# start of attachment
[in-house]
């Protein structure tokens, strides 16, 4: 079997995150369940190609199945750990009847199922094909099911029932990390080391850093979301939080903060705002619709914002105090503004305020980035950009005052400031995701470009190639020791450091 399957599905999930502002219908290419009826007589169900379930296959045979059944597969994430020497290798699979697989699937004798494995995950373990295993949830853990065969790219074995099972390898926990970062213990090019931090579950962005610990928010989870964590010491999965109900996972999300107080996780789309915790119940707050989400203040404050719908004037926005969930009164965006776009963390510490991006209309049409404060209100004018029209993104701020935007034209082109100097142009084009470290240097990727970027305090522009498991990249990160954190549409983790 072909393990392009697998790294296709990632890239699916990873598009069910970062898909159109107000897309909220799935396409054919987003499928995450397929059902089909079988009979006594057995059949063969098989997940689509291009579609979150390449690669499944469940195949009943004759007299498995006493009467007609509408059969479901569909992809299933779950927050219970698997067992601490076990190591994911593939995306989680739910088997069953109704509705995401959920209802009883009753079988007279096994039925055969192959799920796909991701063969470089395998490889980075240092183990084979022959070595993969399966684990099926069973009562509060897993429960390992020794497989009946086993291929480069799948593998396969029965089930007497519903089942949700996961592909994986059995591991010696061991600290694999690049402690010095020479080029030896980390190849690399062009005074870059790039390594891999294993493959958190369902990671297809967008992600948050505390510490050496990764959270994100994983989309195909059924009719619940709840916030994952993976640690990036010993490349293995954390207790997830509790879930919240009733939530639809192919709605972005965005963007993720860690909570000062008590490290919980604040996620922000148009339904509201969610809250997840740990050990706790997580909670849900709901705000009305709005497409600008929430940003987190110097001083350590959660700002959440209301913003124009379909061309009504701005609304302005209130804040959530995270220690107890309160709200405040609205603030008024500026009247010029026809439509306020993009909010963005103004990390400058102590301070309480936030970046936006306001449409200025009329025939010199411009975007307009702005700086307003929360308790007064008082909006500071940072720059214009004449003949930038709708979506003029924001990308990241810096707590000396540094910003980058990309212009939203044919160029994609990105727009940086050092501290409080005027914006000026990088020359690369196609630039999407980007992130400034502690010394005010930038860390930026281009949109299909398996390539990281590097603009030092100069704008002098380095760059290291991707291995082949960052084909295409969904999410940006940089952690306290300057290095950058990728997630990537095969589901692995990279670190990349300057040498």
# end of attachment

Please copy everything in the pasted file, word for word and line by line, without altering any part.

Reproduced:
[in-house]
């Protein structure tokens, strides 16, 4: 079997995150369940190609199945750990009847199922094909099911029932990390080391850093979301939080903060705002619709914002105090503004305020980035950009005052400031995701470009190639020791450091 399957599905999930502002219908290419009826007589169900379930296959045979059944597969994430020497290798699979697989699937004798494995995950373990295993949830853990065969790219074995099972390898926990970062213990090019931090579950962005610990928010989870964590010491999965109900996972999300107080996780789309915790119940707050989400203040404050719908004037926005969930009164965006776009963390510490991006209309049409404060209100004018029209993104701020935007034209082109100097142009084009470290240097990727970027305090522009498991990249990160954190549409983790 072909393990392009697998790294296709990632890239699916990873598009069910970062898909159109107000897309909220799935396409054919987003499928995450397929059902089909079988009979006594057995059949063969098989997940689509291009579609979150390449690669499944469940195949009943004759007299498995006493009467007609509408059969479901569909992809299933779950927050219970698997067992601490076990190591994911593939995306989680739910088997069953109704509705995401959920209802009883009753079988007279096994039925055969192959799920796909991701063969470089395998490889980075240092183990084979022959070595993969399966684990099926069973009562509060897993429960390992020794497989009946086993291929480069799948593998396969029965089930007497519903089942949700996961592909994986059995591991010696061991600290694999690049402690010095020479080029030896980390190849690399062009005074870059790039390594891999294993493959958190369902990671297809967008992600948050505390510490050496990764959270994100994983989309195909059924009719619940709840916030994952993976640690990036010993490349293995954390207790997830509790879930919240009733939530639809192919709605972005965005963007993720860690909570000062008590490290919980604040996620922000148009339904509201969610809250997840740990050990706790997580909670849900709901705000009305709005497409600008929430940003987190110097001083350590959660700002959440209301913003124009379909061309009504701005609304302005209130804040959530995270220690107890309160709200405040609205603030008024500026009247010029026809439509306020993009909010963005103004990390400058102590301070309480936030970046936006306001449409200025009329025939010199411009975007307009702005700086307003929360308790007064008082909006500071940072720059214009004449003949930038709708979506003029924001990308990241810096707590000396540094910003980058990309212009939203044919160029994609990105727009940086050092501290409080005027914006000026990088020359690369196609630039999407980007992130400034502690010394005010930038860390930026281009949109299909398996390539990281590097603009030092100069704008002098380095760059290291991707291995082949960052084909295409969904999410940006940089952690306290300057290095950058990728997630990537095969589901692995990279670190990349300057040498």